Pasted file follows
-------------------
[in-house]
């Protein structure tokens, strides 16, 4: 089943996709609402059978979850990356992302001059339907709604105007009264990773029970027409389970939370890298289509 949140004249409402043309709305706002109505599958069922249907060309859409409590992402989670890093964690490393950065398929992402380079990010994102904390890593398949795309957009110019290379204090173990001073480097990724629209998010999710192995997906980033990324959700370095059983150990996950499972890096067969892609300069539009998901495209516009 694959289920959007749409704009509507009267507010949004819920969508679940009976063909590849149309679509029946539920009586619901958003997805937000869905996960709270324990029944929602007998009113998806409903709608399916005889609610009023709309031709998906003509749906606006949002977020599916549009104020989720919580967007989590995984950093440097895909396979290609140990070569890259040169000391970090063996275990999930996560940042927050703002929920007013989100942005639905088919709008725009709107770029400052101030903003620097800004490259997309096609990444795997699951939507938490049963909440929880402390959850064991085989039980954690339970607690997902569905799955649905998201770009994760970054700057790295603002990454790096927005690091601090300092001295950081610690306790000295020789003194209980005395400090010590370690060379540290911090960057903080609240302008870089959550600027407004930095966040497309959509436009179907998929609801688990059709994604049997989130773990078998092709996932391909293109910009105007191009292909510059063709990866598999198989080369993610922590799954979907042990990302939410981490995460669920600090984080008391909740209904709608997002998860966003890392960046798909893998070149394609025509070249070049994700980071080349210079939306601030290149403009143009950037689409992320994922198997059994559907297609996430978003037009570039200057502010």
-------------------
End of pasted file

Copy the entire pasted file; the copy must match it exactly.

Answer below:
[in-house]
């Protein structure tokens, strides 16, 4: 089943996709609402059978979850990356992302001059339907709604105007009264990773029970027409389970939370890298289509 949140004249409402043309709305706002109505599958069922249907060309859409409590992402989670890093964690490393950065398929992402380079990010994102904390890593398949795309957009110019290379204090173990001073480097990724629209998010999710192995997906980033990324959700370095059983150990996950499972890096067969892609300069539009998901495209516009 694959289920959007749409704009509507009267507010949004819920969508679940009976063909590849149309679509029946539920009586619901958003997805937000869905996960709270324990029944929602007998009113998806409903709608399916005889609610009023709309031709998906003509749906606006949002977020599916549009104020989720919580967007989590995984950093440097895909396979290609140990070569890259040169000391970090063996275990999930996560940042927050703002929920007013989100942005639905088919709008725009709107770029400052101030903003620097800004490259997309096609990444795997699951939507938490049963909440929880402390959850064991085989039980954690339970607690997902569905799955649905998201770009994760970054700057790295603002990454790096927005690091601090300092001295950081610690306790000295020789003194209980005395400090010590370690060379540290911090960057903080609240302008870089959550600027407004930095966040497309959509436009179907998929609801688990059709994604049997989130773990078998092709996932391909293109910009105007191009292909510059063709990866598999198989080369993610922590799954979907042990990302939410981490995460669920600090984080008391909740209904709608997002998860966003890392960046798909893998070149394609025509070249070049994700980071080349210079939306601030290149403009143009950037689409992320994922198997059994559907297609996430978003037009570039200057502010």